Why PCCB need to get into local soccer


A LOT of water has gone under the bridge since the start of the new, 2017/18 Premier League season. One thing has however, stood out very clearly; and that is this league is tougher than its predecessor with new teams showing more teeth than ever before.

But one of the old timers in the league that deserves special mention is Mtibwa Sugar which has to date not conceded any defeat. On this coming Sunday, Mtibwa Sugar would be taking on equally tough opponent and new comer in the league, Singida United.

And just like other new comers in the league, this’s perhaps a team that Mtibwa Sugar would have to be extremely careful if they want to keep their record intact.

For much as Mtibwa Sugar have never won the premier league, but they have since becoming a premier league club provided both competition and top flight players to Simba, Young Africans and new comers, Azam FC.

For instance, Simba’s most celebrated winger, Kichuya, was bought from Mtibwa Sugar. The Morogoro team has for a very long time been coached by the quiet, former international Mecky Maxime. Maxime is one of the most successful local coaches going by the way he has succeeded not only in keeping Mtibwa Sugar in the premier league but also in providing competition to the so called big guns in the league.

The fact that Simba, Young Africans and Azam FC have always fished in Mtibwa Sugar water just goes to show how good Maxime is. The man has had an eye not only for spotting local talent, but also in nurturing the talent into top flight players something that has eluded coaches in the big guns.

For instance, after losing numerous top flight players, Maxime has succeeded in building yet another good team that has yet to taste defeat in the league. Yet this is not the first time Mtibwa Sugar has shown the stuff they are made of.

A few years ago, they led until mid way in the league season before they finally ran out of steam. Mtibwa need to avoid what befell them then and the only thing of doing that is by continuing to work hard on their team.

During the time it was ‘rumoured’ that after failing to beat Mtibwa Sugar in the first round, teams are alleged to have used other ‘means’ to soften the Morogoro team.

But as usual, those rumours were never proven partly because of lack of interest from institutions tasked to look into such criminal activities, but mainly because no one cared, least of all the national soccer governing body.

Of course, for Mtibwa Sugar’s opponents, it was not difficult to win against them as there were many methods at their disposal. For instance, if one could not buy the players who could have thrown away matches, one could turn to referees and get what one wanted.

And this brings us to a very important subject, the need for the police and the PCCB in particular, to take keen interest in the local football. PCCB need to station its young men and women, especially in the premier league where many murky things have been going on.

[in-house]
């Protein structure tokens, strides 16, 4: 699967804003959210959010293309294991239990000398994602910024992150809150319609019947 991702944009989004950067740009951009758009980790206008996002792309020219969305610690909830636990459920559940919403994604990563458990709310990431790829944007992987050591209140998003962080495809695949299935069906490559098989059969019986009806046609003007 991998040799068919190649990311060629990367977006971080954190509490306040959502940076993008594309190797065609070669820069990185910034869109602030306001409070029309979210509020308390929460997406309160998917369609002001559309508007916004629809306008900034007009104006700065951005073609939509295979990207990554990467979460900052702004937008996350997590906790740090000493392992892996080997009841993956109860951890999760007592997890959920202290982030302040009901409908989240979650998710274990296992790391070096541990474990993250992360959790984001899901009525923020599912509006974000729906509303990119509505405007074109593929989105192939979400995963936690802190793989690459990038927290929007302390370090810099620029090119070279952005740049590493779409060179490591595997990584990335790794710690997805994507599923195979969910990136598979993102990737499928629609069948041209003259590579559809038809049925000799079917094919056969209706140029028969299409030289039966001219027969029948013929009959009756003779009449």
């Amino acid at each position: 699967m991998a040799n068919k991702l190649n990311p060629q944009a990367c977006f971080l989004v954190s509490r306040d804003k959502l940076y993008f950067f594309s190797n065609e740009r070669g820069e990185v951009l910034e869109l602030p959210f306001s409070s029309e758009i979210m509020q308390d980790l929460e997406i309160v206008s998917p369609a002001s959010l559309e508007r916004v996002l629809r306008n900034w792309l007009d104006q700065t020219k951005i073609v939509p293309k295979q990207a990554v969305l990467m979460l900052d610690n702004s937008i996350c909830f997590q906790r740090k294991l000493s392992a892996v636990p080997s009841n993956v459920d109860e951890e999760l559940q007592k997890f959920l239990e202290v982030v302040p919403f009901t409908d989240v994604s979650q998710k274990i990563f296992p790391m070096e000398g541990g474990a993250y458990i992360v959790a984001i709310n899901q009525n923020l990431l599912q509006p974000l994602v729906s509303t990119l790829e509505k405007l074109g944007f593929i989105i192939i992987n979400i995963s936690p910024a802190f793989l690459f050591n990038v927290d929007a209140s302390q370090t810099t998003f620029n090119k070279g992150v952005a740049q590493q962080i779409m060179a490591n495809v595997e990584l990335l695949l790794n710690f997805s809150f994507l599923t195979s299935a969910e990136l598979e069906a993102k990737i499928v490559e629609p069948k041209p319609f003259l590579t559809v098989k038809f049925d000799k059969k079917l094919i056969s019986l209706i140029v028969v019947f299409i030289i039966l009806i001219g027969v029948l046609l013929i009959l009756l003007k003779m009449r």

For instance, football teams in the world are known to be used in carting away drugs, money laundering and other illegal trade. If the foregoing dirty activities are carried out by football clubs around the world, what would stop such things from happening in Tanzania?

A hard look at the premier league shows that refereeing is extremely poor, especially when new comers take on old timers.

There have, for instance been a tendency on the part of referees to rob young team of victory through dubious refereeing. If we want to have a strong league, we need to officiate our matches fairly, hence the need to weed out referees who are paid to kill games in favour of those who have paid them.

I’m strongly convinced that if the PCCB are kept a very close watch in what has been going on in the local game, we’ll start getting the value for money from soccer.

In fact, if all is well done in managing the premier league, soccer teams should be able to finance their teams without any problems, especially when their clubs play against the likes of Simba, Young Africans and Azam FC.

I’m strongly convinced that a Simba, Young Africans derby played at the National Stadium should be able to rake in a billion shillings in gate collections.

Well run and managed premier league should be able to sponsor other games when matches are played at the Sheikh Amri Abeid Stadium in Arusha, Kirumba Stadium in Mwanza, National Stadium and Uhuru Stadium, stadia which can take over 20,000.

Therefore the question which need to be asked both by the PCCB and the TFF is why we are not collecting enough money from soccer to sponsor other games? The same thing need to be critically looked into bongo movies and music.

Why are we not collecting adequate taxes from the foregoing areas when bongo music is the most popular in East and Central Africa? The music and movie industry in the United States gives that country 40 per cent in taxes.

Why not Tanzania which has arguably the best music in the region? For Tanzanian music and movies to give the government the requisite taxes, we first need to deal with piracy.

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